Private employers added 132,000 jobs in August, a new report from payroll firm ADP said on Wednesday.
Wages, meanwhile, grew at an annual rate of 7.6% for the month. Gains were most pronounced in the leisure and hospitality industries, followed by trade, transportation and utilities.
“Our data suggests a shift toward a more conservative pace of hiring, possibly as companies try to decipher the economy’s conflicting signals,” said Nela Richardson, chief economist, ADP. “We could be at an inflection point, from super-charged job gains to something more normal.”
ADP’s national employment report is a collaboration with the firm’s research arm and the Stanford Digital Economy Lab that aims to provide more real-time data on the job market.
It is the second of four reports this week on the state of the labor market, which is a key factor in the Federal Reserve’s monetary policy. On Tuesday, the Labor Department reported that 11.2 million jobs were open at the end of July, an increase from 10.9 million in June and a sign that the job market remains very tight.
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On Thursday, the department will issue the weekly unemployment claims data and then on Friday it will report the job numbers for August. After July came in hotter than expected, with 528,000 jobs added, economists are forecasting a pullback to around 300,000 jobs in August.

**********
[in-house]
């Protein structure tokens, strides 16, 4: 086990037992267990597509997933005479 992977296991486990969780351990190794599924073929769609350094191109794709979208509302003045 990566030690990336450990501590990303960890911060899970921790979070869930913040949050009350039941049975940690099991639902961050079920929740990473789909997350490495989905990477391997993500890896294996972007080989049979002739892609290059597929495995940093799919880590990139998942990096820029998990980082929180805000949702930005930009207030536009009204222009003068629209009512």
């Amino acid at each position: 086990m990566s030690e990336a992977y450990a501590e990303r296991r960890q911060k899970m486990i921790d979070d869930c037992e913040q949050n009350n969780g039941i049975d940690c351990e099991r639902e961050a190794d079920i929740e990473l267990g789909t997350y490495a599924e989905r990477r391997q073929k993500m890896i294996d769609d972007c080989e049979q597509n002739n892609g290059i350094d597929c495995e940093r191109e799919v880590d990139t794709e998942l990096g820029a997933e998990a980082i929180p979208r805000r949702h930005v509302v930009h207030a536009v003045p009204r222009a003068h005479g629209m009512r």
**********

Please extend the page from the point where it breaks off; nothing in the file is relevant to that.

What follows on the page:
Analysts say that employers continue to post for new positions, although some have cut back on their overall hiring plans.
“The momentum, to me, it feels like it is picking up a bit,” says John Gulnac, vice president and country practice lead for USA Direct Hire/Search at Adecco. “Different sectors of this economy are still in growth mode and need workers.”
The concern for the Fed is that continued demand that exceeds the supply of workers will drive wages higher and, along with overall prices of goods and services remaining elevated, that will complicate the central bank’s job in fighting inflation. But labor market experts say that while wages have risen, companies are not just throwing cash at applicants.
“I don’t think right now we’re seeing a spiral where wage inflation pushes up inflation overall,” Lightcast Senior Economist Layla O’Kane said. “Wages overall haven’t increased as much as they have in specific sectors of the economy.”
And, in another report out Wednesday, Morning Consult says the share of American adults reporting lost pay or income fell to 10.5% in August from 11.7% a month earlier.
“The labor market has so far withstood aggressive rate hikes and growing economic headwinds,” said John Leer, chief economist at Morning Consult. “This month’s drop in lost pay is positive news for workers in the short term, but tackling inflation without spurring major layoffs will remain a tricky needle for the Fed to thread.”